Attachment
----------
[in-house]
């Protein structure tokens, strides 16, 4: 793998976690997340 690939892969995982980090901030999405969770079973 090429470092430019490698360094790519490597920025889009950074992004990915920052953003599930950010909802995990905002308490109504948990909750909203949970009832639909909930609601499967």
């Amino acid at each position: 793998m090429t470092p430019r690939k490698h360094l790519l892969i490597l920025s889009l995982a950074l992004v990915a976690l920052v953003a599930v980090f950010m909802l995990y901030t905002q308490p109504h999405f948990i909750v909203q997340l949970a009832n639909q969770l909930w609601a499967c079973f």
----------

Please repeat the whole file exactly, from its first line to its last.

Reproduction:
[in-house]
């Protein structure tokens, strides 16, 4: 793998976690997340 690939892969995982980090901030999405969770079973 090429470092430019490698360094790519490597920025889009950074992004990915920052953003599930950010909802995990905002308490109504948990909750909203949970009832639909909930609601499967």
């Amino acid at each position: 793998m090429t470092p430019r690939k490698h360094l790519l892969i490597l920025s889009l995982a950074l992004v990915a976690l920052v953003a599930v980090f950010m909802l995990y901030t905002q308490p109504h999405f948990i909750v909203q997340l949970a009832n639909q969770l909930w609601a499967c079973f």